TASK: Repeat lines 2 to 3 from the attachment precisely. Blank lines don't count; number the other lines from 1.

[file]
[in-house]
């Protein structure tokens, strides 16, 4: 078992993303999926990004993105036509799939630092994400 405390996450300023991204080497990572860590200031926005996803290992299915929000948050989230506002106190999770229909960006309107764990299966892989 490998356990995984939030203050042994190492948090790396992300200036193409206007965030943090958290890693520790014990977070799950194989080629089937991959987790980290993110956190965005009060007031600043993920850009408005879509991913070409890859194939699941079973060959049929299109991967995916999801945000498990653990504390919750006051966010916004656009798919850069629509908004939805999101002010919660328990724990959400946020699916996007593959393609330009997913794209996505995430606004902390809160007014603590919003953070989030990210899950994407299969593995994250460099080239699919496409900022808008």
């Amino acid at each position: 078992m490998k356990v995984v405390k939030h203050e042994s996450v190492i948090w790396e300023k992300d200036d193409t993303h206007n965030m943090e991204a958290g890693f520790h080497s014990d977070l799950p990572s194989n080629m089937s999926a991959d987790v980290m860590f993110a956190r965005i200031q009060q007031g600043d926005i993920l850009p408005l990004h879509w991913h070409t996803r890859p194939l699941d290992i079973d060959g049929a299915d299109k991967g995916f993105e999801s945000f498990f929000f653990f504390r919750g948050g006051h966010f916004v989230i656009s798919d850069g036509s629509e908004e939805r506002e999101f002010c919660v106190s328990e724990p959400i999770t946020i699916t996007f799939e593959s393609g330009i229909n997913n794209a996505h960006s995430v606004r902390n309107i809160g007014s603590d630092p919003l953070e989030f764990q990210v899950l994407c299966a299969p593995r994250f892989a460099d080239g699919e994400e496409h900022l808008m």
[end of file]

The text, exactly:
């Protein structure tokens, strides 16, 4: 078992993303999926990004993105036509799939630092994400 405390996450300023991204080497990572860590200031926005996803290992299915929000948050989230506002106190999770229909960006309107764990299966892989 490998356990995984939030203050042994190492948090790396992300200036193409206007965030943090958290890693520790014990977070799950194989080629089937991959987790980290993110956190965005009060007031600043993920850009408005879509991913070409890859194939699941079973060959049929299109991967995916999801945000498990653990504390919750006051966010916004656009798919850069629509908004939805999101002010919660328990724990959400946020699916996007593959393609330009997913794209996505995430606004902390809160007014603590919003953070989030990210899950994407299969593995994250460099080239699919496409900022808008």
């Amino acid at each position: 078992m490998k356990v995984v405390k939030h203050e042994s996450v190492i948090w790396e300023k992300d200036d193409t993303h206007n965030m943090e991204a958290g890693f520790h080497s014990d977070l799950p990572s194989n080629m089937s999926a991959d987790v980290m860590f993110a956190r965005i200031q009060q007031g600043d926005i993920l850009p408005l990004h879509w991913h070409t996803r890859p194939l699941d290992i079973d060959g049929a299915d299109k991967g995916f993105e999801s945000f498990f929000f653990f504390r919750g948050g006051h966010f916004v989230i656009s798919d850069g036509s629509e908004e939805r506002e999101f002010c919660v106190s328990e724990p959400i999770t946020i699916t996007f799939e593959s393609g330009i229909n997913n794209a996505h960006s995430v606004r902390n309107i809160g007014s603590d630092p919003l953070e989030f764990q990210v899950l994407c299966a299969p593995r994250f892989a460099d080239g699919e994400e496409h900022l808008m």